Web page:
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Until recently, prolonged EEG-video monitoring has been performed in an in-patient setting. These studies are often costly, may be inconvenient and are at times uncomfortable for patients. However, improvements in computer storage, processing and remote access for video have opened the door for EEG-video to move from an in-patient setting to an ambulatory or home setting. Providing in-home EEG reduces cost, enhances p
atient satisfaction and is making AEEG with video the Gold Standard in EEG testing.
Because studies are administered in an environment most comfortable to the patient, this home setting is also where a patient has their typical stressors that trigger a seizure-like event. The convenience of in-home AEEG is ideal for patients who can’t drive, who live in rural areas, who are disabled or bed ridden, or have young children and other significant family commitments.
Ambulatory EEG-Video also allows the doctor to understand what the patient’s symptoms are during their typical day with flexibility and portability rather than the confinement to an EMU hospital bed. Another benefit to in-home AEEG’s is the ability to capture a patient’s natural sleep pattern from 1 day – 5 days. This is critical because up to 75% of seizures or abnormalities often occur at night.
A high quality AEEG should provide clear audio of the patient, video of the patient, EEG waveforms, as well as patient documentation of daily events. These data elements combined provide the doctor with a high diagnostic yield for improved patient care, diagnosis and treatment.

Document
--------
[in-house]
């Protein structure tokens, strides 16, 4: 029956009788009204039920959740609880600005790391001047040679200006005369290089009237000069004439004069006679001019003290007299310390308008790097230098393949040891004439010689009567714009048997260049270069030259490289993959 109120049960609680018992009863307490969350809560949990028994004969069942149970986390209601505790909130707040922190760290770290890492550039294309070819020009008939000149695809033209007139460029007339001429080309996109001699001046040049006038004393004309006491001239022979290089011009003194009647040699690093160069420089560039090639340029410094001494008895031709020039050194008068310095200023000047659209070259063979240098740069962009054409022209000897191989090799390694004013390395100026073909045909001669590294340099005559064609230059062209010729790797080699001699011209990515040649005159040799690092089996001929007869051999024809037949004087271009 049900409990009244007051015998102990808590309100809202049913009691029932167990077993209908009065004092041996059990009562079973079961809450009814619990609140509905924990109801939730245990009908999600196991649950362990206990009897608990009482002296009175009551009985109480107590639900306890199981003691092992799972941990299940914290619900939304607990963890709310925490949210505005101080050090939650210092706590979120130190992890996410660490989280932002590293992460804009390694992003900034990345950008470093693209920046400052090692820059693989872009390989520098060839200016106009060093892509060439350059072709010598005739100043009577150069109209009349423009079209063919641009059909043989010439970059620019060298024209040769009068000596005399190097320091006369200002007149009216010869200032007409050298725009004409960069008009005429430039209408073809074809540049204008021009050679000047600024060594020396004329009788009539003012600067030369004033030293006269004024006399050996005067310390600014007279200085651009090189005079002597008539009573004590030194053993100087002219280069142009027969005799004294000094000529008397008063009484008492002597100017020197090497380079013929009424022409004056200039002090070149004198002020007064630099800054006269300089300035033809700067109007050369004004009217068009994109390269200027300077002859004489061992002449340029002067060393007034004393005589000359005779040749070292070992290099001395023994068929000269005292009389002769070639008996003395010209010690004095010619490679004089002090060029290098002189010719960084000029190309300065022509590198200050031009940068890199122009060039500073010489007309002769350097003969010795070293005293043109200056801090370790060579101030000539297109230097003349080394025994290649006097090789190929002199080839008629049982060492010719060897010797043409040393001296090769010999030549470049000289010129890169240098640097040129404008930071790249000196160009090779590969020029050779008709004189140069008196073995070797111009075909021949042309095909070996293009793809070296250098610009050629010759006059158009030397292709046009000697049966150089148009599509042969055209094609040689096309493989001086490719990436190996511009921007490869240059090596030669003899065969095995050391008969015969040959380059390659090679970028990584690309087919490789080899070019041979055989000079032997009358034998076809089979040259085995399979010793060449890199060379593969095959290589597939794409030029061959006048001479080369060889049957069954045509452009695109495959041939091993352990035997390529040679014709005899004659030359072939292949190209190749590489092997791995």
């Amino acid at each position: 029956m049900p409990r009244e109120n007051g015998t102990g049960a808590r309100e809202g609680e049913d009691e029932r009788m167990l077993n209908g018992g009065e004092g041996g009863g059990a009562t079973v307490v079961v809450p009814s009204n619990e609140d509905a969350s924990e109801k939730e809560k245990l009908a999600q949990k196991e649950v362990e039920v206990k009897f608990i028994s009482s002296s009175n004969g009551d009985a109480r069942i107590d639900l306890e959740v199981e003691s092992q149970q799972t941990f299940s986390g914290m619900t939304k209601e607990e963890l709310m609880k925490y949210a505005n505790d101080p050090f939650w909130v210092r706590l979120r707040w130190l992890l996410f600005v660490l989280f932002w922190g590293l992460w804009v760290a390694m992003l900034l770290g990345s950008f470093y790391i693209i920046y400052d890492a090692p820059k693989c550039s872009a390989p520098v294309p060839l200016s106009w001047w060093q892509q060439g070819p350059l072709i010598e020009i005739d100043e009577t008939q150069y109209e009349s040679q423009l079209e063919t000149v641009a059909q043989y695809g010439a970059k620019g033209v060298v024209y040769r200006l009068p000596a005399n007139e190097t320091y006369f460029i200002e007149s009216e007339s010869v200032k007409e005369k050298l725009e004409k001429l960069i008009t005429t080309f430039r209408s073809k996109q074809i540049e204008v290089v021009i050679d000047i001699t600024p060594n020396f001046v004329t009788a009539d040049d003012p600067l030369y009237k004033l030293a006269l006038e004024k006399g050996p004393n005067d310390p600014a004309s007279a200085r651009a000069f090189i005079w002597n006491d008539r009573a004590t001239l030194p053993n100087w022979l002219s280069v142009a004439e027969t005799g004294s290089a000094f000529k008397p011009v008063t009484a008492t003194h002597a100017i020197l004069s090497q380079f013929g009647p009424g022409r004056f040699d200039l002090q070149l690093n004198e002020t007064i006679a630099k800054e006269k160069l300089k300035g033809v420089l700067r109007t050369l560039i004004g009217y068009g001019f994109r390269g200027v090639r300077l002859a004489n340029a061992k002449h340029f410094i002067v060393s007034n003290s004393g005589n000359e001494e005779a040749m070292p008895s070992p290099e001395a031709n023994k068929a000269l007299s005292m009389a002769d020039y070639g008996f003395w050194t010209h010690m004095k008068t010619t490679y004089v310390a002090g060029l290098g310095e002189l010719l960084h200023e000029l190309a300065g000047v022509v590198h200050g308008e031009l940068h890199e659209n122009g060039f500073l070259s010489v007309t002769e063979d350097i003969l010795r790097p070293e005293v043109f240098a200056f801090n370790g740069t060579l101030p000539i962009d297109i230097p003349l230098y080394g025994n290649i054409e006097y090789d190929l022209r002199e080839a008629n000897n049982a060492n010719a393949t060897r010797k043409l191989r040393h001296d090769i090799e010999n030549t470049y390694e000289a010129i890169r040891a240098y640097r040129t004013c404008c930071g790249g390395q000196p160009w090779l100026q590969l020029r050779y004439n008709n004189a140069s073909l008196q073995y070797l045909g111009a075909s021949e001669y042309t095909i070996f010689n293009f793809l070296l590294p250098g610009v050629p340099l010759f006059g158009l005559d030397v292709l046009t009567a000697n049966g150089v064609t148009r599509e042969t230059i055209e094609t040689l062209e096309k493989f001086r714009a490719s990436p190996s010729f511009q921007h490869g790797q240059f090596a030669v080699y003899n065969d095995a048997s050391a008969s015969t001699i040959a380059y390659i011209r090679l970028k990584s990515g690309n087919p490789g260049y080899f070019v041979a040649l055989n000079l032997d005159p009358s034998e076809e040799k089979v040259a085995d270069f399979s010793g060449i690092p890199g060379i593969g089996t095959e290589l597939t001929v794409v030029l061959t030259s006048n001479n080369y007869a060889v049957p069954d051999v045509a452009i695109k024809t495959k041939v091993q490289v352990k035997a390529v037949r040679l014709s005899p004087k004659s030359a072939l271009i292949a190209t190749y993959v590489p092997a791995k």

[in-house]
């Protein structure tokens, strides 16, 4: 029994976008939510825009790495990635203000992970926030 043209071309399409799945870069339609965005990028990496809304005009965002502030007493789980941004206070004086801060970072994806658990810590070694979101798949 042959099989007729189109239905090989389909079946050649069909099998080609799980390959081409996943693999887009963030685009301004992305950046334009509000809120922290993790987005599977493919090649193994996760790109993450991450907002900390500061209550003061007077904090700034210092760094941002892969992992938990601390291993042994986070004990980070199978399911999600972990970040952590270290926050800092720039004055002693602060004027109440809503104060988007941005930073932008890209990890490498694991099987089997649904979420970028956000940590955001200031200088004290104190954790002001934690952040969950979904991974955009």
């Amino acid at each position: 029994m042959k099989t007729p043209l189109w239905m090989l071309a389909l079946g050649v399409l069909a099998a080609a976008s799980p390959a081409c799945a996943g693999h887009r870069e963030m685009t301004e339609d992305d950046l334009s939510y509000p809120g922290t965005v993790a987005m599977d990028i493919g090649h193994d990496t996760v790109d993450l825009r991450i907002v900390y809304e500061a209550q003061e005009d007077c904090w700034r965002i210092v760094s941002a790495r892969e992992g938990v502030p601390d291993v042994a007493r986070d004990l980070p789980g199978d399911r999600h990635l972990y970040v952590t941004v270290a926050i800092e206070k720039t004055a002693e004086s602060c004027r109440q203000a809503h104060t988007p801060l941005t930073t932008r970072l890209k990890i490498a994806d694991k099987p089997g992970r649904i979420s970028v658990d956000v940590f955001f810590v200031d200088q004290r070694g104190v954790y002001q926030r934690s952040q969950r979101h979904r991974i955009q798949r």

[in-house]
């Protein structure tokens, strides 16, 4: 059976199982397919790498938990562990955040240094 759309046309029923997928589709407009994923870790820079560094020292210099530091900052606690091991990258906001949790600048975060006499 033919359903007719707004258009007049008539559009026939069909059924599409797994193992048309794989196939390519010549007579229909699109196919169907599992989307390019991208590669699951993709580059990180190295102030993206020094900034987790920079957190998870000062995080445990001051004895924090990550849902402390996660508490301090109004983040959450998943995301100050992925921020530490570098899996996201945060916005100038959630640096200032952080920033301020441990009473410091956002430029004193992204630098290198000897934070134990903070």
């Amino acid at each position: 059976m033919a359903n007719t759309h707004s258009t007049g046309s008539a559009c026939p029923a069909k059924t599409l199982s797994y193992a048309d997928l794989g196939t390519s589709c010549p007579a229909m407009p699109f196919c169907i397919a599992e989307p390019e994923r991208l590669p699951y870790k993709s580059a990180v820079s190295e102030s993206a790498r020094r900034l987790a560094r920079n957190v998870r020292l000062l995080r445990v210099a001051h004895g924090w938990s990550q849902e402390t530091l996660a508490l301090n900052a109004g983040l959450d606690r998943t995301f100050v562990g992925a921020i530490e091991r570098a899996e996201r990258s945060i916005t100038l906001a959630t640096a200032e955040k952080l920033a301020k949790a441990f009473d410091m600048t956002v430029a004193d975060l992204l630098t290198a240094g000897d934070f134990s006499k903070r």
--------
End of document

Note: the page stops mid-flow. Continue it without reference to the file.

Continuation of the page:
Leads are glued on with collodion -- just as in an EMU lab -- making the application sturdier than just gauze and paste. Our AEEG tests are logged into at least 3 times a day remotely by a technologist for quality assurance. If any wires look bad or the quality of any aspect of the study is poor, our technician will fix it upon notification.
Up to 30% of people with seizures do not have epilepsy and their AEDs are not necessary. The purpose and benefit to adding the video component to AEEG is to see the patient’s clinical characteristics and/or events and how they correlate to the EEG data. The video aspect helps physicians differentiate if a patient's movements are artifact versus cerebral and also helps locate the area in the brain where abnormalities occur to aid in proper diagnosis and seizure treatment. If a seizure is non-epileptic, the video recording can assist the physician to determine if they are psychogenic or organic events, thereby determining a different course of treatment.
“You would be amazed at how helpful the video is in telling me the story. I can have a 99% confirmed diagnosis by seeing the events on video.” – Dr. Katherine Standley, Neurologist